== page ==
Roger Federer Thursday Press Conference
by ATP Staff|
R. FEDERER/D. Ferrer
An interview with:
THE MODERATOR: Questions, please.
Q. You're the first player that qualified for the semifinals. Could you give us your assessment of today's match, and also summarize what makes this tournament so special for you.
ROGER FEDERER: Well, I thought the match was great. It's good intensity. I think we both started a bit up and down at the beginning maybe. Could have gone also maybe the other way, that he led 3‑0. So I thought it was fair that we were on even terms sort of going into 3‑All, 4‑All.
Second set, I think we both picked it up. We started to have tougher rallies. I think we played with more pace in the second set. Again, today, I think Ferrer showed why he's so tough to beat. He makes you hit the extra shot; he makes it physical. You know that mentally he's not going to go anywhere. That's why he has so much respect from his fellow competitors.
So for me, this is a very special tournament in many ways. It's always been the tournament I wanted to be part of when I started playing at the beginning of the year, many years now. I had breakthrough results at this event. I learned a lot.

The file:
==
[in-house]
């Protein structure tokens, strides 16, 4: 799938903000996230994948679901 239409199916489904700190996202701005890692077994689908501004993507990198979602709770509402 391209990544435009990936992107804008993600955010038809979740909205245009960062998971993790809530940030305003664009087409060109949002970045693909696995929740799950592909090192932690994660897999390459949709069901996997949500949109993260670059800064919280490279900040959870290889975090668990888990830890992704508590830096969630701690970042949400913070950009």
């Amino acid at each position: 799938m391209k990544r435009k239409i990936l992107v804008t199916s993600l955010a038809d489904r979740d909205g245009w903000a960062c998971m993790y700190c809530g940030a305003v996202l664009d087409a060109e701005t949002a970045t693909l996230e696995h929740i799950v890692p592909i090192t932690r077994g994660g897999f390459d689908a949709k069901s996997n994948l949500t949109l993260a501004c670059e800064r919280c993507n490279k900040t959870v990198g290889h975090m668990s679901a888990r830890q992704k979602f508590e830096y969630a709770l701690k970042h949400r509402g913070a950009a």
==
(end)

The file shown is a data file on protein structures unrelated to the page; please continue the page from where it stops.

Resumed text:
I think I really have taken advantage of what this tournament offers, you know, also sort of for my personality, for just how tough you have to be. Because it's not a gimme that you're entered into this tournament every year. It's really a lot of hard work beforehand, and then you should actually enjoy it, but then comes more hard work. I think That was a good learning process for me.
I've loved everywhere I've played over the years at the World Tour Finals. But I think this one is obviously special, because it's in London and the O2 is an amazing venue, and I'm happy it's going to stay here for the next few years.
Q. Talking about the match, David said today he didn't get many first serves in, but the second serve is much better. So you're improving every week.
ROGER FEDERER: I am improving?
Q. The second serve. He said he had chances to break, but your second serve was difficult.
ROGER FEDERER: Yeah, I think I definitely needed a good second serve, especially in the first set. I didn't have that many serves in play the way I wanted to. Either the rhythm was off a bit or I wasn't pushing enough with the legs or whatever it might have been.